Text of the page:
Inside the massive warehouse, men with guns stood about as if at random. They all milled around watching him with an air of equal parts indifference and contempt. No one seemed to be in charge. Miss Darling was tied up, but apparently unhurt. She glared at Mister Clatue with wary boredom.
A radio sitting on a chair blared out, "Mister Clatue. I think it is about time we came to some arrangements regarding True Tread and Santeen. We want to make you an offer for Santeen. We will pay you the sum you paid in acquisition and return your secretary for it. Or, we can part ways, you keep Santeen, and we keep her."
Mister Clatue considered for a moment. "As an act of good faith, may I take a look at Miss Darling? Make sure she is alright?"
"Granted," the voice replied dryly. "But know that even if these men can't hurt you, your Darling is not immune to bullets."
Mister Clatue approached Miss Darling hesitantly. In an abrupt and fluid motion, he swooped an arm around her and pushed her inside a chamber within his torso, which snapped shut. A half second later, guns were blazing. Mister Clatue began a rampage, knocking out the support beams on the warehouse. It all came crashing down...
"Sorry about that," Mister Clatue said to Miss Darling over an intercom. Miss Darling managed to cut the cords that bound her while she hid inside Mister Clatue. "I should have put a guard on you."
"I knew the risk," she muttered, working out the feeling in her hands, which still showed the marks of the ropes. "As secret as you keep them, I know what goes on in your meetings. It's one of the reasons I keep working for you. I have had offers elsewhere, you know. More money."
Silence for a moment. "Thanks," Mister Clatue answered.
"Can I get a light on in here?" After a brief moment, a light flickered on in the cabin. It was the pilot seat for a Mech, what Mister Clatue had originally been designed for.
Instead of computer screens, the interior was decorated with pictures. An article about "The Martyr," Adrian Wire. A lot of robotic intelligences viewed her as nearly a religious icon, and her relatively ignored death provoked electric-based intelligence discrimination awareness around the globe. But next to it, a group photo showing Mister Clatue working with Adrian, Rivenn, Piet, Walden, and Vexsius--he was a member of that original four robot group that worked with Walden and Adrian. Another picture of the funeral. The killer still roamed free.
Another group of photos encased a smaller corner of the wall. Mister Clatue at the company picnic. And a photo of Miss Darling smiling pleasantly. "Where did you get this?" she asked, embarrassed.
"The pictures...? How could I have forgotten?" Mister Clatue sounded embarrassed. "The one of you is from my own optical input...I just printed out a rather good still image of you. Er, good in the sense that it wasn't fuzzy." Awkward silence. The construction workers shifting something close. "You are not...offended? Are you?"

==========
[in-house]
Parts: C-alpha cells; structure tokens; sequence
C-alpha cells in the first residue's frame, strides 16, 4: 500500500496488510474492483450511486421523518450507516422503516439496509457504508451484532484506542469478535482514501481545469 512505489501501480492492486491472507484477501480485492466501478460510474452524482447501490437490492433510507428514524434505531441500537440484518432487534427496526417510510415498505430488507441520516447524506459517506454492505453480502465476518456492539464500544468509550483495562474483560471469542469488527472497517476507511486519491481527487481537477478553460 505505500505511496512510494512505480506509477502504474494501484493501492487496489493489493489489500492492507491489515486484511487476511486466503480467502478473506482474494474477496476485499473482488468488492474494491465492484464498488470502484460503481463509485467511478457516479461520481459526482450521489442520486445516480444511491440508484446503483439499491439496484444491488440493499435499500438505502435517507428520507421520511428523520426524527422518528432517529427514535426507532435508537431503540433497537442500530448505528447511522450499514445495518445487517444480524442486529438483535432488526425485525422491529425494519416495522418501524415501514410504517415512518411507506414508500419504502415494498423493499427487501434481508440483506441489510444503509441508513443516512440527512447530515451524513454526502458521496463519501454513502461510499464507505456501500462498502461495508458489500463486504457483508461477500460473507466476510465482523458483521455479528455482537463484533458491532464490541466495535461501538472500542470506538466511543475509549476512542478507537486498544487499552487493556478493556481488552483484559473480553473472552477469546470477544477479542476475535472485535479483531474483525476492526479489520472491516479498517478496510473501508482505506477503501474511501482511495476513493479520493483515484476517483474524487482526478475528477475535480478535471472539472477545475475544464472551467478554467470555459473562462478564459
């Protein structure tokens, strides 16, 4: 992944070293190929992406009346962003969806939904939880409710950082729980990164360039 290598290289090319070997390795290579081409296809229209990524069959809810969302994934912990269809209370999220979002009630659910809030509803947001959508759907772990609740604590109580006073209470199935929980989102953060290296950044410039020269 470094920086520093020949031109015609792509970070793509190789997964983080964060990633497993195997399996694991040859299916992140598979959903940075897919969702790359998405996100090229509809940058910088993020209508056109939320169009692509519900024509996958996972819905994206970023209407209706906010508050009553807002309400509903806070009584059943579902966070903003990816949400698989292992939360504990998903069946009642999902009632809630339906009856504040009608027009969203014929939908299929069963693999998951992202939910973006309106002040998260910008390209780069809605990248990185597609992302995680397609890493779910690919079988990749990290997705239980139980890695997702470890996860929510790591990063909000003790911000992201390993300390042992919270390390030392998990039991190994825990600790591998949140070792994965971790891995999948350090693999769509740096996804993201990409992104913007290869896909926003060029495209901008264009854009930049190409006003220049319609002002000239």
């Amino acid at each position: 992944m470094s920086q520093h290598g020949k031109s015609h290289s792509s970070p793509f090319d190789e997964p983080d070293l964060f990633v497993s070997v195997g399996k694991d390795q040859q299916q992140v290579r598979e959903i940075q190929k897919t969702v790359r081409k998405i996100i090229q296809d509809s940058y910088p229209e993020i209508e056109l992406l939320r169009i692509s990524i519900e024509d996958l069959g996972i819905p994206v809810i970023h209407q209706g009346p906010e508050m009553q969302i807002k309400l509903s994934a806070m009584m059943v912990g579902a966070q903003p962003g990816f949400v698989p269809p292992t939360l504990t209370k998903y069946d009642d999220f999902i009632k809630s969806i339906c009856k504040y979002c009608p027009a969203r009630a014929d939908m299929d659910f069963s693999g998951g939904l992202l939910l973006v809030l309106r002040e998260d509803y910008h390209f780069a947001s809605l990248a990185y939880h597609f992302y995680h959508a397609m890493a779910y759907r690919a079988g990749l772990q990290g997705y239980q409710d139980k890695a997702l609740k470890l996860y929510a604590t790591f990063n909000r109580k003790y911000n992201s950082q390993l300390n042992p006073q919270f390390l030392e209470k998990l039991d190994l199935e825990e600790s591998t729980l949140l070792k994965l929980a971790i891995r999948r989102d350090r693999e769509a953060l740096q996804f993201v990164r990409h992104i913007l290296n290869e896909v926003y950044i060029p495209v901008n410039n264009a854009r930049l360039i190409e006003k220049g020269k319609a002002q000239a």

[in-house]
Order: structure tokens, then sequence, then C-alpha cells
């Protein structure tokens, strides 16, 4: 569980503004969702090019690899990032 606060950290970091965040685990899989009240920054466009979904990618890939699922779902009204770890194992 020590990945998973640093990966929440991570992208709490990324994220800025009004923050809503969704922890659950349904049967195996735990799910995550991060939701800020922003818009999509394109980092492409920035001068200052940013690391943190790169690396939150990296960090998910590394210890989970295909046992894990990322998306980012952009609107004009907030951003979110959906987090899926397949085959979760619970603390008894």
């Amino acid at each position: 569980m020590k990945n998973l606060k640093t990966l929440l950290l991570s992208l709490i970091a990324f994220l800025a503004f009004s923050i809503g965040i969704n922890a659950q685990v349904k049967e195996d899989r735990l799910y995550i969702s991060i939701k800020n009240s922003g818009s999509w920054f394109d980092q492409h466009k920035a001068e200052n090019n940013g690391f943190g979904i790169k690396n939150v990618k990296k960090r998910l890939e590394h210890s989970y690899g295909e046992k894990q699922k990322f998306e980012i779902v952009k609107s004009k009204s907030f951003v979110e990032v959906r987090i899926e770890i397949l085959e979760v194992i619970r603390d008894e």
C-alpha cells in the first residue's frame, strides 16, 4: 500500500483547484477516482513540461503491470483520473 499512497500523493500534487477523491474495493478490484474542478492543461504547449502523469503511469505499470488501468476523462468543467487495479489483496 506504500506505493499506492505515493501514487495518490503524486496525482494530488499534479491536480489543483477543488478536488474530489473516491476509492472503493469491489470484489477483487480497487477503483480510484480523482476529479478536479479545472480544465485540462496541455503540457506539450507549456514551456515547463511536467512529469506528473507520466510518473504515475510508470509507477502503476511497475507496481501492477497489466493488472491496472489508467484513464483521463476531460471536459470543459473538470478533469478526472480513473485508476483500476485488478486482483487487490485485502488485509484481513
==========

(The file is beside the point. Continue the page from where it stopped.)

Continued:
She didn't answer. Instead, "You knew her?"
"Yeah." More shifting sounds. "It's why I do what I do."
The intercom buzzed. "He is here."
Mister Clatue held down a button and replied, "Have Miss Darling escort him in."
The business manager for True Tread Advantage, that same tread company that seemed like a mere cog in the mob's controlled industry, nervously sauntered in. An invitation on behalf of True Tread's main client, comprising over 85% of their entire sales, had convinced the manager to come to this potentially hostile environment.
"Ah, Mr. Lambert? My name is Mister Clatue. So good to meet you." He held a hand across the massive desk, which Lambert shook, holding only onto one fist-thick finger. "We invited you here on behalf of Industrial Edge, which comprises eighty percent of the market that both Santeen and True Tread supply. Just recently, I purchased Industrial Edge, you see."
Mr. Lambert sprang to his feet in shock. "You can't do that!"
"Technically you are right," Mister Clatue conceeded. "However, I did not buy it for myself, but placed it in a Commercial Trust. Industrial Edge is in the process of becoming a non-profit organization, controlled by a board of lawyers that manage such trusts. The terms of the trust are quite clear, and indicate that all business partners from whom they purchase materials must comply with a...heightened standard of employee care, in order to be eligible for sales. Currently, True Tread is not in compliance, I might add.
"Furthermore, all profits will be evenly split into research development for future product and a newly created Injury Compensation and Litigation Fund. This fund will help those who are injured at a work site, yet the employer denies employment. Sound familiar? Even though it was created only days ago, several individuals have already applied for help with this fund."
Miss Darling interjected, "And weren't they allegedly injured at True Tread?"
Mister Clatue nodded. "Interestingly enough, they were. But, that is not the topic at hand. Mr. Lumbard, Industrial Edge is giving you one month to establish compliance. Good day." Some men had creeped into the room, and hastily escorted the furious business manager out the door. Mister Clatue seemed quite pleased.
"Perhaps the best tax-break this year," he added happily. "Miss Darling, please list the top three considerations for acquisition this upcoming quarter," Mister Clatue, said, switching the conversation over to the next Big Thing.